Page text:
Mercy and Truth Balance

Maintaining the Balance of Mercy and Truth

“My son, forget not my law; but let thine heart keep my commandments: For length of days, and long life, and peace, shall they add to thee. Let not mercy and truth forsake thee: bind them about thy neck; write them upon the table of thine heart: So shalt thou find favor and good understanding in the sight of God and man.” — Proverb 3:1-4

When Solomon looked into the eyes of Rehoboam, I believe he saw these two wonderful qualities: mercy and truth, qualities that are so much a part of God’s character. Because he said to Rehoboam, “let not mercy and truth forsake thee,” it seems that those qualities were already present. Solomon saw a kind, loving, gentle, forgiving, and generous son. So he looked into his eyes and said, “Listen, son whatever you do in life, do not allow mercy to depart. Don’t let them run away either.” You see God is the perfect balance of all good character traits, and He possesses the perfect blend of mercy and truth. However, these characteristics are not for Him alone. It is God’s plan and God’s desire for you and me to become men and women of mercy, and at the same time, men and women of truth.

There are 4 basic ways to keep and maintain the balance of mercy and truth

Don’t allow mercy and truth to run away; go after them. Rehoboam received very good advice from his father and counselors, but he did not heed it. He turned his back on the truth and did not respond with mercy. Where did mercy go? What happened to truth? It was not there any longer.

Rehoboam is a sad example of how absolutely imperative it is to maintain this balance. We all have a tendency for to allow them to escape or run away when it is most needed. Because mercy and truth generally do not like each other, they mix like oil and water. We must always maintain mercy and always maintain truth. The Truth is very much critical of mercy. Truth says, “Mercy, you’re weak. Mercy you don’t understand. If everything’s left to you, it’s going to fall apart.” On the other hand, mercy says, “Yes, but without me, you’d be harsh and drive people away.” The problem is that most people let one or the other depart. Generally, the one that departs is the one that is our weakness. Which one are you weaker in?

Continue to keep the balance of mercy and truth.

The commitment to keep mercy and truth is a decision you don’t make only one time in your life. Rehoboam had them once but eventually he let them run away. This is something you will have to come back to regularly. Knowing that, what can we do? How can we remain in balance between mercy and truth? Solomon said to Rehoboam,” Bind them (mercy and truth) about thy neck.” Make the decision to be kind, generous, gentle, good, and forgiving. Make the commitment to be honest, faithful, and truthful. Put on both mercy and truth, realizing that they are the key to being an effective leader. Problems are bound to occur without this critical balance.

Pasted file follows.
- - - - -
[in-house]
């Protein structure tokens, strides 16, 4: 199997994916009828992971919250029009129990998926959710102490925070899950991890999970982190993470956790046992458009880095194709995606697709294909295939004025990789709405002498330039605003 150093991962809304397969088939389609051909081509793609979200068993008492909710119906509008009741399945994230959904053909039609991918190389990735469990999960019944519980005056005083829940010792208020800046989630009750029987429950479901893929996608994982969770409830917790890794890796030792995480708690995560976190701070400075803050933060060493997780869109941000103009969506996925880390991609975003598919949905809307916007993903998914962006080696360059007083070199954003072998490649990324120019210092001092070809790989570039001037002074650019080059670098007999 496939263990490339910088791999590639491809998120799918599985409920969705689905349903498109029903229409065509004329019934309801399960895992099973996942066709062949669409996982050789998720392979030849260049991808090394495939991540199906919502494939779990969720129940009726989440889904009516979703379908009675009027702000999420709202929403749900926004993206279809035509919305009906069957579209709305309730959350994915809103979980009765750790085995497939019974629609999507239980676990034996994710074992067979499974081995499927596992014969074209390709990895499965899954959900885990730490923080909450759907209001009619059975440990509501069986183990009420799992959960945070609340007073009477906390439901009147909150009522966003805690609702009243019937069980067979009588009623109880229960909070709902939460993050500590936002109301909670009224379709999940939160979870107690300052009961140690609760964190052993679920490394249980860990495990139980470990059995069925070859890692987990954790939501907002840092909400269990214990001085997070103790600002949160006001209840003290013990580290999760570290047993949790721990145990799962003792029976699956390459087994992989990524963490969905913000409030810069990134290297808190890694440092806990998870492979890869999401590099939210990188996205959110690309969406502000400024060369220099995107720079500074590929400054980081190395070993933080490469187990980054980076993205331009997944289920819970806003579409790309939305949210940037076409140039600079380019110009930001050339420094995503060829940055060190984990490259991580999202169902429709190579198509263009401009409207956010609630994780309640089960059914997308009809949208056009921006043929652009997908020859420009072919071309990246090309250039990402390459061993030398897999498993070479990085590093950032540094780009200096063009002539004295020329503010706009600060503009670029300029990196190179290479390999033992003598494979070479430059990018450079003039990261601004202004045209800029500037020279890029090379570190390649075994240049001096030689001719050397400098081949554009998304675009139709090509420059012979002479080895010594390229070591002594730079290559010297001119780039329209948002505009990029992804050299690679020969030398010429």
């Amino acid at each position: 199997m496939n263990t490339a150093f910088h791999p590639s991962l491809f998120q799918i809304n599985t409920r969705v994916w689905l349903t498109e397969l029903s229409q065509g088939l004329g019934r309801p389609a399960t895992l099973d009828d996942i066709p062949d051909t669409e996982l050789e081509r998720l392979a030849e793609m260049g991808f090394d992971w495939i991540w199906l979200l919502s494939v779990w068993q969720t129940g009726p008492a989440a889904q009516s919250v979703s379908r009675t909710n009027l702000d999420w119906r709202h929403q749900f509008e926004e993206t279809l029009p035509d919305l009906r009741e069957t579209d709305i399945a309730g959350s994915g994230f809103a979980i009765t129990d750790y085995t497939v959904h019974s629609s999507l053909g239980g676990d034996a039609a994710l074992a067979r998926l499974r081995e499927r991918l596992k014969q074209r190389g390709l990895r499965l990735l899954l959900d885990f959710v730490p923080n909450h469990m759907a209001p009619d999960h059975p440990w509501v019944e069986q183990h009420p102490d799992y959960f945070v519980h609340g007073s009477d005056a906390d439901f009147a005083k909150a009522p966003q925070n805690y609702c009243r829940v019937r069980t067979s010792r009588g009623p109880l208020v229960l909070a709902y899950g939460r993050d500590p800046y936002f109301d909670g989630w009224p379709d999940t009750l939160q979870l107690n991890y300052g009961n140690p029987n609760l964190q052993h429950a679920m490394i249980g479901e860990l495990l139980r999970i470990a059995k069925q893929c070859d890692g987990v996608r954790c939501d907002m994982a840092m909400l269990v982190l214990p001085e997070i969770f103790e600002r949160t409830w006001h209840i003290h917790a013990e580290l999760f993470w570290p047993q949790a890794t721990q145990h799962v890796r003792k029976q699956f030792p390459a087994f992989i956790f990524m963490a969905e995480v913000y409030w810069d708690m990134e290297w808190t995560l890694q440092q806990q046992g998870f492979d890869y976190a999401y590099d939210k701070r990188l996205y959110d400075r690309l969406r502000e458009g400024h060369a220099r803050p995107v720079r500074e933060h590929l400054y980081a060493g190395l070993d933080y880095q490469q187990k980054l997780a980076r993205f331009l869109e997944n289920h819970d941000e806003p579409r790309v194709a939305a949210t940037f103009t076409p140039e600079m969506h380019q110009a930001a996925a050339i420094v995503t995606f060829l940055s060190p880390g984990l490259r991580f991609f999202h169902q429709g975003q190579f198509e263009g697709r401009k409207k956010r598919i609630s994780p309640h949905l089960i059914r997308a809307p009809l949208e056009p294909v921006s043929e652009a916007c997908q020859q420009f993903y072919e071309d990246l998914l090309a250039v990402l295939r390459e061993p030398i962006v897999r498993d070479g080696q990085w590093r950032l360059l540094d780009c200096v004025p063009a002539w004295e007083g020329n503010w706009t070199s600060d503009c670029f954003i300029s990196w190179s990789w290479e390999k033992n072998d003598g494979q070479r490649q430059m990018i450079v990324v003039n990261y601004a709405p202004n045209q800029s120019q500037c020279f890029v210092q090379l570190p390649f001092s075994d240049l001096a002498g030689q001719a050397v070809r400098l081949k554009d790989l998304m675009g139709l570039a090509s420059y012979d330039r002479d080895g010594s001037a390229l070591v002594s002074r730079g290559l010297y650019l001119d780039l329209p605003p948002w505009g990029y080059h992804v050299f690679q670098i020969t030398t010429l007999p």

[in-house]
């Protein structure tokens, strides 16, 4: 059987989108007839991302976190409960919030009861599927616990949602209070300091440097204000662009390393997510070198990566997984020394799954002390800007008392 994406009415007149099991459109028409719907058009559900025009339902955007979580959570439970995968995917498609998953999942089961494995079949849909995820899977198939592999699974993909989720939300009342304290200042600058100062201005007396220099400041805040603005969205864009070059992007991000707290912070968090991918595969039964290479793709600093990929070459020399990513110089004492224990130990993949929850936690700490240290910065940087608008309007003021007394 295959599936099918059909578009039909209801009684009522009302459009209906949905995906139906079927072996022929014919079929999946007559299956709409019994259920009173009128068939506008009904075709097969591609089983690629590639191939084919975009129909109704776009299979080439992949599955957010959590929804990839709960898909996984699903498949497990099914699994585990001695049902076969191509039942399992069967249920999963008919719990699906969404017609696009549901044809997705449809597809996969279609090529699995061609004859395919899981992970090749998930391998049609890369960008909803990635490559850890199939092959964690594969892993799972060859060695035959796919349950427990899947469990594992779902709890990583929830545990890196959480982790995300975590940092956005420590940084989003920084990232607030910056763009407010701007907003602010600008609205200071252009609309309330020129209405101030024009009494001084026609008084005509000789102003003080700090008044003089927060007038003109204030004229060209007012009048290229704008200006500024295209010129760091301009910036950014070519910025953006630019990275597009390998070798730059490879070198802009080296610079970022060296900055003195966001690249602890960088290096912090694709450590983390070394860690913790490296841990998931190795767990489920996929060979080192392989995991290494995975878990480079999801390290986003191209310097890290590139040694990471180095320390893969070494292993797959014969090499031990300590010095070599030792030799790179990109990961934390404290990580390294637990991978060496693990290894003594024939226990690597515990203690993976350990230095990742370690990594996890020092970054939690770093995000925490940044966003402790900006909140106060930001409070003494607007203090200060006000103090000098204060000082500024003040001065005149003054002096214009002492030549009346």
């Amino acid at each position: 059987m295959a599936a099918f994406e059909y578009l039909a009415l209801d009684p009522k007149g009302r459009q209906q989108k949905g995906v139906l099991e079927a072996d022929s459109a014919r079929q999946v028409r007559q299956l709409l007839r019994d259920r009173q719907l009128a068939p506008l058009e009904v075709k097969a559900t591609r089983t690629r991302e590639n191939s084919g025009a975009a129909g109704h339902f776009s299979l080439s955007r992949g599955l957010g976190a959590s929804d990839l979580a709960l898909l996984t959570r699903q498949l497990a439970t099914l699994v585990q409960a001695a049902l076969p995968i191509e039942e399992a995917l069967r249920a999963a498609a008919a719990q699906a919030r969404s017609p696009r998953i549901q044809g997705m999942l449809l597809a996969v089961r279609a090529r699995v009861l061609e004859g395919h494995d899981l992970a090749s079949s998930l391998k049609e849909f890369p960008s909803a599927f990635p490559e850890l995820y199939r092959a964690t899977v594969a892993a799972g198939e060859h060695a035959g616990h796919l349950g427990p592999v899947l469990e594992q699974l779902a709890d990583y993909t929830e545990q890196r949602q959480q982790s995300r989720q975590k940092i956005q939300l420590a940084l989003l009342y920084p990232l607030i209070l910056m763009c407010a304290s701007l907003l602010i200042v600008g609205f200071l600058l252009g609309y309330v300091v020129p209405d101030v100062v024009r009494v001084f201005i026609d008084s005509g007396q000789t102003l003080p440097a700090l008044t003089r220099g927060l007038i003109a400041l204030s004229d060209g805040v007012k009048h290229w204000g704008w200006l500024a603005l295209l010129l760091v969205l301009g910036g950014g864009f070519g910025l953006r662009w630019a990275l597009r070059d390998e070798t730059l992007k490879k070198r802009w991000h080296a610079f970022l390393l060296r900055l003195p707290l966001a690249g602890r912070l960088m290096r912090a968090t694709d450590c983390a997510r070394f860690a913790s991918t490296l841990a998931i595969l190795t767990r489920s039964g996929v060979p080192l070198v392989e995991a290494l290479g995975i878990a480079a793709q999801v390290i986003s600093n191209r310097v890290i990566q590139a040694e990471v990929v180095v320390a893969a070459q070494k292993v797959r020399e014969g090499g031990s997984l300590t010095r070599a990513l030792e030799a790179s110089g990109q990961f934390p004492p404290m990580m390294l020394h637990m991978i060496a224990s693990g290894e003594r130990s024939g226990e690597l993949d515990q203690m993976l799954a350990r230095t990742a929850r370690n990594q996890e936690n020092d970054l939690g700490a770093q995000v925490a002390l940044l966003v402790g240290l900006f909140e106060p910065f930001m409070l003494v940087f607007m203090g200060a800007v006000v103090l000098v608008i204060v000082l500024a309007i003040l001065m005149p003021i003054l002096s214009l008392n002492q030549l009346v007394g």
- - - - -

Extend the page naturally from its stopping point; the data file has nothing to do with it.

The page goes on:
Mercy and truth must become part of our character. Solomon also told Rehoboam, “Write them upon the table of thine heart.” In Bible times, writing on tables or tablets referred to carving something in stone. It was something that would never be changed or forgotten. That is how important both mercy and truth are. Proverbs 6:20-24 gives the idea that maintaining mercy and truth offers protection. It keeps us from evil as we navigate through life. Mercy and truth are vitally important as we walk with God day by day. Note the two analogies God uses – an outward, adorning necklace, and an inward tablet within our heart. Mercy and truth are for both outward and inward relationships.

Etching of God’s qualities in our character

The etching of God’s qualities in our character is a result of God’s hand on my hand. 2 Corinthians 3:2-3 states,”Ye are our epistle written in our hearts, known and read of all men: Forasmuch as ye are manifestly declared to be the epistle of Christ ministered by us, written not with ink, but with the Spirit of the living God; not in tables of stone, in fleshly tables of the heart.” I want to be a balanced Christian with both mercy and truth, but to save my soul, I can’t seem to etch them in my character. I can’t change me; but what I can do is say, “God, I can’t change me, but You can; etch it in my character. Would You Help me?” He uses the writing instrument of the Holy Spirit to etch His character on my nature.

Now God is bringing me to a place of completeness in mercy and completeness in truth so that I can maximize my potential and effectiveness in every part of my life. That is the result of maintaining mercy and truth.” So shalt thou find favor and good understanding in the sight of God and man.”

Sharing is Caring

Paul Kingsbury was born in the state of Michigan in 1953. Reared by godly parents and discipled in good churches, Paul came to Christ as a youngster and surrendered to ministry at sixteen years of age. He immediately began preaching in rescue missions, jails, and nursing homes. Becoming senior Pastor of North Love in 1982, Paul Kingsbury continues in that capacity today. Pastor Kingsbury travels extensively, preaching and teaching on marriage, family relationships, discipleship and overcoming addictions and stubborn habits. He is the author of several books. He and his wife have been blessed with twelve children and numerous grandchildren. Honorary doctorates have been given to Paul Kingsbury from Ambassador Baptist College and West Coast Baptist College.

3 thoughts on “Mercy and Truth Balance

  1. Thank you for bringing these Biblical Truths. Sometimes my vision becomes cloudy and I become unbalanced. Knowing the truth about my weaknesses encourages me to seek Him to change my heart.

  2. Thanks for the hope God can change me, I can’t except my part in seeking His hand to see my flaws and rebuild in God’s way.

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